Yukoners rally to support Indigenous Australians affected by wildfires
Tahltan Strong volunteer says Australian wildfires remind her of Telegraph Creek, B.C., in 2018
A volunteer group that raised money for fire-ravaged Telegraph Creek, B.C., in 2018 is now looking to do the same for Indigenous communities in Australia.
"It brings back memories of all of the events that happened during the Telegraph Creek fires," said Jacquie Shorty about the devastating Australian bushfires.
Shorty is with the Yukon-based volunteer group Tahltan Strong. It formed in response to the Telegraph Creek fires, which destroyed 20 homes and dozens of other buildings, and forced a months-long community evacuation in 2018.
Shorty says Tahltan Strong was about finding ways to offer support from afar.
"Those were some of the same feelings that came up as we started to watch with Australia, is the inability to help from such long distance away. But knowing that the Indigenous people over there were in the same situation that the people in Telegraph Creek were," Shorty said.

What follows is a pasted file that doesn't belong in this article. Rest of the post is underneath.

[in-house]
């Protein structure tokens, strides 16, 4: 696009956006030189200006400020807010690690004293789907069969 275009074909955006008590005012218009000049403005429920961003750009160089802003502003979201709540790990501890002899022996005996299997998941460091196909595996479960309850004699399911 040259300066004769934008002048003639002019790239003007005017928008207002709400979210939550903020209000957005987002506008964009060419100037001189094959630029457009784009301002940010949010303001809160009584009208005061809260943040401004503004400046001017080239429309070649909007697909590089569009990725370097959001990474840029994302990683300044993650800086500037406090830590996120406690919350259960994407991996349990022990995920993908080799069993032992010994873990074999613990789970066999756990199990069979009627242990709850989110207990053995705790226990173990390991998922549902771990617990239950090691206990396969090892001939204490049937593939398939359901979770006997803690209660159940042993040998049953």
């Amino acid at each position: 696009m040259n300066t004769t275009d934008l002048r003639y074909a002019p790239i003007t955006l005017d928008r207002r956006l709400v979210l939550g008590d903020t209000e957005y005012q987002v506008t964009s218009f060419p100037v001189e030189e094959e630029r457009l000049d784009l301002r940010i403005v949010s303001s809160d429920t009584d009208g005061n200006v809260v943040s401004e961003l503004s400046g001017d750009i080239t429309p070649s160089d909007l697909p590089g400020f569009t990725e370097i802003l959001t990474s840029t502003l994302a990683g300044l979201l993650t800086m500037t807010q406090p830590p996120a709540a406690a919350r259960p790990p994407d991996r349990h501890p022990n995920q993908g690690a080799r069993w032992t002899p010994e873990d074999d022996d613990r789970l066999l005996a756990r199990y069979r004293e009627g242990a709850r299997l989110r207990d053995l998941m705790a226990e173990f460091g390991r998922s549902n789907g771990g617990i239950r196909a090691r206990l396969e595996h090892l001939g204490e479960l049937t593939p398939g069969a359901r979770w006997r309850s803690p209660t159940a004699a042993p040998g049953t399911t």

The fires still raging in Australia have left thousands of people homeless and killed more than 20 people and millions of animals.
Shorty says her group has already been in touch with Indigenous groups in Australia, to offer support. She said the Australians were uncertain at first, not knowing anything about Tahltan Strong.
"How we began our relationship was that we identified by our Indigenous roots. So I explained to them about where I come from, who I am," Shorty said.
"[I] shared my traditional name and talked about, you know, spirituality and how we as a people need to stand together and hold each other up, no matter where we are."
Shorty says her group is just getting the ball rolling on fundraising.
In 2018, Tahltan Strong volunteers organized a successful benefit concert in Whitehorse for Telegraph Creek — something they may do again for Australia.
The group is holding a meeting Wednesday evening in Whitehorse for anybody who wants to get involved. It's at the Coast High Country Inn at 6 p.m.
With files from Christine Genier